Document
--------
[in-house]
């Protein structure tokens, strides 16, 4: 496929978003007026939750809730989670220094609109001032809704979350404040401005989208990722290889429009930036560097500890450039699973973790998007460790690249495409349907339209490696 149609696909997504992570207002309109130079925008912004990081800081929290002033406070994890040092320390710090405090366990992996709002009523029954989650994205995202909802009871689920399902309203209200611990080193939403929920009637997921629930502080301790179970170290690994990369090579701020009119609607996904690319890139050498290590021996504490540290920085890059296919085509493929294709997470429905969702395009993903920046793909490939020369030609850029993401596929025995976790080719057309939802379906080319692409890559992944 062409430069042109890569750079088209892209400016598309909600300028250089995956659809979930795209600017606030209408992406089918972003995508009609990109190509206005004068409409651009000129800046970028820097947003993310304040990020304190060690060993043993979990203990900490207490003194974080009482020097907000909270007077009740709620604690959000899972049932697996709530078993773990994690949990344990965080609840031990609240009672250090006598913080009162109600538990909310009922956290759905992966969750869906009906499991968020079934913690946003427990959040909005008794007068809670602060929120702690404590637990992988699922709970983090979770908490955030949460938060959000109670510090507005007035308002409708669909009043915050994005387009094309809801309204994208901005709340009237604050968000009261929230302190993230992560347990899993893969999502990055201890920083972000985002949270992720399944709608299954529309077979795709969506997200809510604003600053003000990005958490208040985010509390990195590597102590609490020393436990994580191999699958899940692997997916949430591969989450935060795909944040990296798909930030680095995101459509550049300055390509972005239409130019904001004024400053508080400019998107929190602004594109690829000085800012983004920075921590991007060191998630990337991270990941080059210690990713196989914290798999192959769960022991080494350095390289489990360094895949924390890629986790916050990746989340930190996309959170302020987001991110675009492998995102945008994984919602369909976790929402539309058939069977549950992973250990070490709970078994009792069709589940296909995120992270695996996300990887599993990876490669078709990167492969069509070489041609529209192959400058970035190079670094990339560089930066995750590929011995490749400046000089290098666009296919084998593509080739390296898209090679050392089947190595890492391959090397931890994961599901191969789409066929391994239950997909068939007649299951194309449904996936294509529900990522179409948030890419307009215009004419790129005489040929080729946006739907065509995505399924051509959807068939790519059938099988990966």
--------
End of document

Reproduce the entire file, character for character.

[in-house]
């Protein structure tokens, strides 16, 4: 496929978003007026939750809730989670220094609109001032809704979350404040401005989208990722290889429009930036560097500890450039699973973790998007460790690249495409349907339209490696 149609696909997504992570207002309109130079925008912004990081800081929290002033406070994890040092320390710090405090366990992996709002009523029954989650994205995202909802009871689920399902309203209200611990080193939403929920009637997921629930502080301790179970170290690994990369090579701020009119609607996904690319890139050498290590021996504490540290920085890059296919085509493929294709997470429905969702395009993903920046793909490939020369030609850029993401596929025995976790080719057309939802379906080319692409890559992944 062409430069042109890569750079088209892209400016598309909600300028250089995956659809979930795209600017606030209408992406089918972003995508009609990109190509206005004068409409651009000129800046970028820097947003993310304040990020304190060690060993043993979990203990900490207490003194974080009482020097907000909270007077009740709620604690959000899972049932697996709530078993773990994690949990344990965080609840031990609240009672250090006598913080009162109600538990909310009922956290759905992966969750869906009906499991968020079934913690946003427990959040909005008794007068809670602060929120702690404590637990992988699922709970983090979770908490955030949460938060959000109670510090507005007035308002409708669909009043915050994005387009094309809801309204994208901005709340009237604050968000009261929230302190993230992560347990899993893969999502990055201890920083972000985002949270992720399944709608299954529309077979795709969506997200809510604003600053003000990005958490208040985010509390990195590597102590609490020393436990994580191999699958899940692997997916949430591969989450935060795909944040990296798909930030680095995101459509550049300055390509972005239409130019904001004024400053508080400019998107929190602004594109690829000085800012983004920075921590991007060191998630990337991270990941080059210690990713196989914290798999192959769960022991080494350095390289489990360094895949924390890629986790916050990746989340930190996309959170302020987001991110675009492998995102945008994984919602369909976790929402539309058939069977549950992973250990070490709970078994009792069709589940296909995120992270695996996300990887599993990876490669078709990167492969069509070489041609529209192959400058970035190079670094990339560089930066995750590929011995490749400046000089290098666009296919084998593509080739390296898209090679050392089947190595890492391959090397931890994961599901191969789409066929391994239950997909068939007649299951194309449904996936294509529900990522179409948030890419307009215009004419790129005489040929080729946006739907065509995505399924051509959807068939790519059938099988990966």